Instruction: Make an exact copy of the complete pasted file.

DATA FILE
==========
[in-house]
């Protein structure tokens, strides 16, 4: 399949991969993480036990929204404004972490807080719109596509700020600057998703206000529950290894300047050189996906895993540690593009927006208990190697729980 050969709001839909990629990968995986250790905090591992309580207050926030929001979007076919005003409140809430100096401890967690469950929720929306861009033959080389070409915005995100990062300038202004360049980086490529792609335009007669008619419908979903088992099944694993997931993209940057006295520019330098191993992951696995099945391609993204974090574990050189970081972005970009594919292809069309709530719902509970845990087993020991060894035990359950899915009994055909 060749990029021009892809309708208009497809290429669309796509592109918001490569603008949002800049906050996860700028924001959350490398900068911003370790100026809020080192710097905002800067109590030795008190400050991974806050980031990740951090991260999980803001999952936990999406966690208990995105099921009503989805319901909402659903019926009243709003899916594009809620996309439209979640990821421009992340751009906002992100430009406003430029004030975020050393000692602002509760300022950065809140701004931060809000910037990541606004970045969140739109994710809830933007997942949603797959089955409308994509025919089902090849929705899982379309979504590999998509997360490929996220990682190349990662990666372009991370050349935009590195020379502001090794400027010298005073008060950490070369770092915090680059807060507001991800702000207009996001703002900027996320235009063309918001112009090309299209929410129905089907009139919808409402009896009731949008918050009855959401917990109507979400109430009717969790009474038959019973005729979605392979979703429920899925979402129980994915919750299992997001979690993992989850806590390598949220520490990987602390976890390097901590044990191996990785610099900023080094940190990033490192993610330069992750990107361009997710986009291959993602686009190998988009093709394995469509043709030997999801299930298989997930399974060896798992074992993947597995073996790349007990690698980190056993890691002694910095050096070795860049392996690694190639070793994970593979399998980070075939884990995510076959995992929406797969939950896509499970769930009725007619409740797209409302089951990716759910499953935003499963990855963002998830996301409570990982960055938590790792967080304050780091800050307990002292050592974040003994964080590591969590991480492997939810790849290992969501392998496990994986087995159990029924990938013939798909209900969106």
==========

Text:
[in-house]
């Protein structure tokens, strides 16, 4: 399949991969993480036990929204404004972490807080719109596509700020600057998703206000529950290894300047050189996906895993540690593009927006208990190697729980 050969709001839909990629990968995986250790905090591992309580207050926030929001979007076919005003409140809430100096401890967690469950929720929306861009033959080389070409915005995100990062300038202004360049980086490529792609335009007669008619419908979903088992099944694993997931993209940057006295520019330098191993992951696995099945391609993204974090574990050189970081972005970009594919292809069309709530719902509970845990087993020991060894035990359950899915009994055909 060749990029021009892809309708208009497809290429669309796509592109918001490569603008949002800049906050996860700028924001959350490398900068911003370790100026809020080192710097905002800067109590030795008190400050991974806050980031990740951090991260999980803001999952936990999406966690208990995105099921009503989805319901909402659903019926009243709003899916594009809620996309439209979640990821421009992340751009906002992100430009406003430029004030975020050393000692602002509760300022950065809140701004931060809000910037990541606004970045969140739109994710809830933007997942949603797959089955409308994509025919089902090849929705899982379309979504590999998509997360490929996220990682190349990662990666372009991370050349935009590195020379502001090794400027010298005073008060950490070369770092915090680059807060507001991800702000207009996001703002900027996320235009063309918001112009090309299209929410129905089907009139919808409402009896009731949008918050009855959401917990109507979400109430009717969790009474038959019973005729979605392979979703429920899925979402129980994915919750299992997001979690993992989850806590390598949220520490990987602390976890390097901590044990191996990785610099900023080094940190990033490192993610330069992750990107361009997710986009291959993602686009190998988009093709394995469509043709030997999801299930298989997930399974060896798992074992993947597995073996790349007990690698980190056993890691002694910095050096070795860049392996690694190639070793994970593979399998980070075939884990995510076959995992929406797969939950896509499970769930009725007619409740797209409302089951990716759910499953935003499963990855963002998830996301409570990982960055938590790792967080304050780091800050307990002292050592974040003994964080590591969590991480492997939810790849290992969501392998496990994986087995159990029924990938013939798909209900969106």